Hardware Engineering

From ConceptCar
Jump to: navigation, search


Make sure you use mil as the unit for the grid.

The grid is determined by the pin distance of the smallest part. Divide this value by 3.

Load the DRC-file before starting to route anything.

Make a separate layer (for example 100) for the boards print. You mostly do not want to use the over-filled tDocu. If you want a logo on this layer, you can import a bitmap with the script import-bmp.ulp which is provided by eagle. The logo looks best if you place it on a tRestrict polygon.

Manufacturing of the boards

We are currently using [PCB Pool] as manufacturer for our pcbs. They can directly work with our eagle board files and we're content with the quality.

One important thing to remember: The fonts must be set to vector types. Do so in "Optionen"->"Benutzeroberfläche" and check the "Always Vector Fonts" box.

About the ground layer

It does not provide you any benefit to use a ground layer on both top and bottom of the board. Best is to only use top (though most times impractical), otherwise use the bottom layer. The ground layer should have as few interruptions as possible. And make sure that they are in the direction of the current flow to avoid current loops.

Correct capacitor usage

A small capacitor of 10nF to 100nF should be placed at the supply voltage of each IC. Its connection to the VCC to the IC should be as short as possible, the ground side does not matter because a short connection to the ground plane will easily be possible.

An elko of 10uF to 100uF is only needed once, as close to the power supply as possible. An ideal layout would be that the power supply of each IC is connected on a seperate, direct and wide wire to this elko, but this is rarely possible.

Analog Circuits

It is important to place analog part at the end of the current flow, i.e. on the opposite edge of the board that the power supply comes in. No digital path must be placed behind them in the current path.

Choosing "good" parts

The following advice is targeted at you if you want to build a layout for small to medium series production:

  • It is advised that every resistor is used in SMD 0805-package (as long as the maximum power dissipation is sufficient). Bending the connectors is costly.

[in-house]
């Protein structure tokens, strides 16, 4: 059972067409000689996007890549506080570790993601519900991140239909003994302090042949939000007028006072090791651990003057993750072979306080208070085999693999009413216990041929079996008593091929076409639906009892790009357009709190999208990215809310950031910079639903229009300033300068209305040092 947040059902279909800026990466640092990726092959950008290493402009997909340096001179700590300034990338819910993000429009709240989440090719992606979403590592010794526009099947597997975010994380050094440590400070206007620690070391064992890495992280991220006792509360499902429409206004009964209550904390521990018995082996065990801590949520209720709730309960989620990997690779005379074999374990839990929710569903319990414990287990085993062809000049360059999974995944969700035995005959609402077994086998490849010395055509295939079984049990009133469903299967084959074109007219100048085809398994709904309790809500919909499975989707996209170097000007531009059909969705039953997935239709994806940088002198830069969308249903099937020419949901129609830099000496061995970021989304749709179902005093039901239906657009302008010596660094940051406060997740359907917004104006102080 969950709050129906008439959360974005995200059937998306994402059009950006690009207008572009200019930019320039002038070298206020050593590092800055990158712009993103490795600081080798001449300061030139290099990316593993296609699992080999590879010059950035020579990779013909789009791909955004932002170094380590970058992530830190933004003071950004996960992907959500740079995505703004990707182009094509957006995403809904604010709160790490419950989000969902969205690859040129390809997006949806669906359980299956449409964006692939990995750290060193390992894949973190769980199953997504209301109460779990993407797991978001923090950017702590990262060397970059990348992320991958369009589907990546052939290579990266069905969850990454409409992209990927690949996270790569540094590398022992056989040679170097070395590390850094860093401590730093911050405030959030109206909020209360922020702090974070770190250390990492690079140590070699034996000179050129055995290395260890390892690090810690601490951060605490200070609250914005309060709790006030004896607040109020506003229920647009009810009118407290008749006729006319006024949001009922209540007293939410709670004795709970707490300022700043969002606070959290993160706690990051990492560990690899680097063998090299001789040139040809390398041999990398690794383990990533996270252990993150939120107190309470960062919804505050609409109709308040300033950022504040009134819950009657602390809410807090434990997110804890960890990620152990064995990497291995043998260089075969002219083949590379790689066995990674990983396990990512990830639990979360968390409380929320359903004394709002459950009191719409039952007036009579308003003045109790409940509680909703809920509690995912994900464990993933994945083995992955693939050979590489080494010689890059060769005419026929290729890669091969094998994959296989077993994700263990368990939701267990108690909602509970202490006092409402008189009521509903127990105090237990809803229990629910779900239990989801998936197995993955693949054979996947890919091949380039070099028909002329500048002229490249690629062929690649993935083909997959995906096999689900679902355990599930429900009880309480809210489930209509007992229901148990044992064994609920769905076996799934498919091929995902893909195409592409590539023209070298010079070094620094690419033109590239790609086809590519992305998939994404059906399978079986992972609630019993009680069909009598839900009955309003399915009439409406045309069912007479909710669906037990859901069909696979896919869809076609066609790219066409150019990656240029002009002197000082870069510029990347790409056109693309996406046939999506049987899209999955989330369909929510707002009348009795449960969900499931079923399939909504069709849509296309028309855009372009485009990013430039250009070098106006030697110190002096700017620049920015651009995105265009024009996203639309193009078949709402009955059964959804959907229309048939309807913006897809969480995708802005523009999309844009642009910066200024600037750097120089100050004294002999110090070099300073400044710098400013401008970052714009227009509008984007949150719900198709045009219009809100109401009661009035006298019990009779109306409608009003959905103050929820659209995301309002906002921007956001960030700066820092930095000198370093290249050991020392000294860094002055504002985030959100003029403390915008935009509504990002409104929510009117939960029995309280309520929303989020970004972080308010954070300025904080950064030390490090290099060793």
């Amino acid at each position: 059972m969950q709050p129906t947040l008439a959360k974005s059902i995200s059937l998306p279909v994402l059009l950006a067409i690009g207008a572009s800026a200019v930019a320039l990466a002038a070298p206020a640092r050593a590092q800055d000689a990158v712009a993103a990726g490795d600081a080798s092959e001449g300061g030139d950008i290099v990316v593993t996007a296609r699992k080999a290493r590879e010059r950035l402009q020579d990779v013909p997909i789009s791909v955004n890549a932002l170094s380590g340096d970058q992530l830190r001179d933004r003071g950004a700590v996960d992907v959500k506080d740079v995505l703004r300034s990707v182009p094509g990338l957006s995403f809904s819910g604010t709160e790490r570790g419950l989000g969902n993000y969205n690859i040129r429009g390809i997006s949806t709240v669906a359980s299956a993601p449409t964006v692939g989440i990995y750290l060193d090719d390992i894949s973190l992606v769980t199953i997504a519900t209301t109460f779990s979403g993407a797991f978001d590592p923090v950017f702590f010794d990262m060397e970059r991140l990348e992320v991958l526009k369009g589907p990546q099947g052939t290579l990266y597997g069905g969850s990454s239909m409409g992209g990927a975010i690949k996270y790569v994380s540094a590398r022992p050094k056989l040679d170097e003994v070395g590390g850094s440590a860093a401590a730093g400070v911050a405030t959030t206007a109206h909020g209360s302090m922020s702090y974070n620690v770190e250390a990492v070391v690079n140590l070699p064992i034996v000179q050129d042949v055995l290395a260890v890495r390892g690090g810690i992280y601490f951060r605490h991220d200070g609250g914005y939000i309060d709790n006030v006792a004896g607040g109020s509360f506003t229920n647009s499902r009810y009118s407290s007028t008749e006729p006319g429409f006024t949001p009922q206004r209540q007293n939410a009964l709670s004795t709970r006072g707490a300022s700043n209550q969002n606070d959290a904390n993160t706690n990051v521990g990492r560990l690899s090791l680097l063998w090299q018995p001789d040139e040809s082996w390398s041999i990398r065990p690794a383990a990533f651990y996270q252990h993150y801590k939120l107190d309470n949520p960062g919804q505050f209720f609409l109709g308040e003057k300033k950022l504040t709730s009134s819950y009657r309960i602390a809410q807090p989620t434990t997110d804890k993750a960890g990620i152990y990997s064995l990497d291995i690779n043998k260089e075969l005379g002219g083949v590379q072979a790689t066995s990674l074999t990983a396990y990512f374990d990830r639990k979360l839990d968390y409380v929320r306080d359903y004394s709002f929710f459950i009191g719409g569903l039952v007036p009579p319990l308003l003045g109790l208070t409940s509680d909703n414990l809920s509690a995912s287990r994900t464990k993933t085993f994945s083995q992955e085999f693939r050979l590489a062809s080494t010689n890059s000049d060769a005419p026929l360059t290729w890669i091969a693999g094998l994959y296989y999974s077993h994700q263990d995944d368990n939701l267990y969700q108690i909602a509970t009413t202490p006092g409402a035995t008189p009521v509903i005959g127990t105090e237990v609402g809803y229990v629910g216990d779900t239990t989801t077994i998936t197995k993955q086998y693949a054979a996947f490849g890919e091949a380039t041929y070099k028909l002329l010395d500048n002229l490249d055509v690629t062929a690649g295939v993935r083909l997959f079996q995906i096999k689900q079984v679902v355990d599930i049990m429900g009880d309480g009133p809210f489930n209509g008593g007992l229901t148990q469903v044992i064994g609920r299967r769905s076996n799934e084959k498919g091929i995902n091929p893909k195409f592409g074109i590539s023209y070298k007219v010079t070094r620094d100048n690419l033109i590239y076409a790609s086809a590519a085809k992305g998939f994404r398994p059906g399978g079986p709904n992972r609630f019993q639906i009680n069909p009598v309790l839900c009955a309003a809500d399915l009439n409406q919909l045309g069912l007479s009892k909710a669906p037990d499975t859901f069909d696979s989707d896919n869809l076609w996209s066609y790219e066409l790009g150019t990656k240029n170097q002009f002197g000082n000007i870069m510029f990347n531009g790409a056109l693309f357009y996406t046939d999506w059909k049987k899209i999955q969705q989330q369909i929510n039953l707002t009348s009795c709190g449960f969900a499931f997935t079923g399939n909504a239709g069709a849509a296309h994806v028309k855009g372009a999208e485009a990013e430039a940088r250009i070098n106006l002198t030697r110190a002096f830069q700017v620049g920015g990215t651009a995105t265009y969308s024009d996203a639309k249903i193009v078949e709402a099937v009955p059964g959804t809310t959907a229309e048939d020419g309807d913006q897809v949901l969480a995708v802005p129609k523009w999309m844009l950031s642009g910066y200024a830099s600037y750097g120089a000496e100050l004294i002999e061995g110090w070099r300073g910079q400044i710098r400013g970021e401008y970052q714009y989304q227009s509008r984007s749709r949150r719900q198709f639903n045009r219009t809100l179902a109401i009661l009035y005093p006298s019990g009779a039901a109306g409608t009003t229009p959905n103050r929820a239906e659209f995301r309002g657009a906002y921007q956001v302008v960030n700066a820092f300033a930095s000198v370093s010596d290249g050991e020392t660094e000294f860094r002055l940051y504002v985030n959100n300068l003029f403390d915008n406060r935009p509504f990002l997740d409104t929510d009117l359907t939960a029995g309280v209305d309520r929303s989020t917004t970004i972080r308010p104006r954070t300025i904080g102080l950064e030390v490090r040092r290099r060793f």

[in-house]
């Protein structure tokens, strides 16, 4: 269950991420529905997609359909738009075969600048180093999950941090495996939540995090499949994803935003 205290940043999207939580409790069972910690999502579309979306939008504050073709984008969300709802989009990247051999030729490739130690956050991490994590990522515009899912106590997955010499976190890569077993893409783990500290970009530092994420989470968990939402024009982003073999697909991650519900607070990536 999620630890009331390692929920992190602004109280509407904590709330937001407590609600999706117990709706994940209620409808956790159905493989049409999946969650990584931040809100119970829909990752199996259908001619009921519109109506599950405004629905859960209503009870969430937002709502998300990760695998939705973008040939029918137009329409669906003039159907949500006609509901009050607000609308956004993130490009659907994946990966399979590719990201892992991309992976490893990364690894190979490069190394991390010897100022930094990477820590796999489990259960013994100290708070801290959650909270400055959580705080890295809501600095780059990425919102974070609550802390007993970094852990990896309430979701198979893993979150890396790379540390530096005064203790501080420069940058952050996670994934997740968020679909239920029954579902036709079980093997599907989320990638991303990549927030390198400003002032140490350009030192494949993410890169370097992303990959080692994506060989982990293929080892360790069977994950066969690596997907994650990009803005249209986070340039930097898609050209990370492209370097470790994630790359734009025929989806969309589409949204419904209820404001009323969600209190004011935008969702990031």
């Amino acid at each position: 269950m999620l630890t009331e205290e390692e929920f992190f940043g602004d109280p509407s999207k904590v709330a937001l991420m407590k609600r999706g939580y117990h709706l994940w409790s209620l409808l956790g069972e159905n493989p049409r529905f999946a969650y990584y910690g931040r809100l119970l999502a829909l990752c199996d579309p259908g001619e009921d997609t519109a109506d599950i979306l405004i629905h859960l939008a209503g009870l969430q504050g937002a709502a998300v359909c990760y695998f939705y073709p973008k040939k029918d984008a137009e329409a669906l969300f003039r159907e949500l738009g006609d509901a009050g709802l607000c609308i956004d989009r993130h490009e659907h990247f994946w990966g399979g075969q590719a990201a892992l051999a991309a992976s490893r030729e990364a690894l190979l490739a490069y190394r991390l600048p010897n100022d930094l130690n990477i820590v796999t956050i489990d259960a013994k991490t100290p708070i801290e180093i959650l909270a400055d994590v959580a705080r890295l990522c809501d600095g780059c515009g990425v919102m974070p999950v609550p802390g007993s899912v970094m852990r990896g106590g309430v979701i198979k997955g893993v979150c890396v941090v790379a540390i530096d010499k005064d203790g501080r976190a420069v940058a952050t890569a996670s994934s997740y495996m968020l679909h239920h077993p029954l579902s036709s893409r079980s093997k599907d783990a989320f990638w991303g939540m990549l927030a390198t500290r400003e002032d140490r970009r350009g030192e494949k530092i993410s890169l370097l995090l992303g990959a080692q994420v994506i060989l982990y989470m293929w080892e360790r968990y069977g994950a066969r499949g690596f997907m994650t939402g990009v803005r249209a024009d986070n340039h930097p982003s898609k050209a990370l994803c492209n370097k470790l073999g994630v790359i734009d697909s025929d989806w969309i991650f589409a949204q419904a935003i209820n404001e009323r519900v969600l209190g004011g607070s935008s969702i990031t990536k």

• Capacitors (non-elko) and inductivities should use SMD parts, too. For elkos, it depends on the size of the series, but generally you can say that the more expensive tantal SMD elkos don't pay off.

Sophisticated usage of the Autorouter

The Autorouter will deliver bad results, if not tuned. On the ground layer's side, set the routing direction to be following the current path, on the other side to be arbitrary. Be sure to set the grid correctly before any routing takes place.

Following these steps should lead to a nice basic layout:

  1. Define the ground layer (POLY GND).
  2. Route only the ground signal (AUTO GND). Define costs for the way on the top layer to be high, bottom to be zero. Make vias cheap. Usually one optimization step is sufficient, since there will be only very short fragments on the layer that is not the ground plane.
  3. Route the remaining signals (AUTO). This time costs for ways on the ground layer and non-preferred direction at the ground layer must be high, therefore zero costs for ways at the top layer.

Following these steps should already lead to some nice results, but there is always improvement possible.

  • The script File:Finalize.ulp rips all wires (except the ground signal) one after the other and re-routes them. This leads to a cleaner layout with fewer segments in each wire. It can take hours to complete this script!!
  • Power wires need to be routed most carefully, so sometimes it is better to route these manually after the ground signal's routing is completed in the above steps.

Recovering a broken board layout

It can happen that board and schematic become inconsistent without that being your fault (eagle sometimes just fails with no reason). The script File:Mov.ulp helps you if you want to restore the placement and orientation of the parts. Rip all wires (RIP;) and then run the script on the board. It will produce an output window, whose content you can either copy or save to a file. Do not execute this. Next you close eagle and delete the board file (*.brd). Re-open the schematic and create a new board. Then just run File:Mov.ulp again and paste the content of the last run (that one with the board with already placed parts) to the window and press execute. All parts will be at the same position they were before.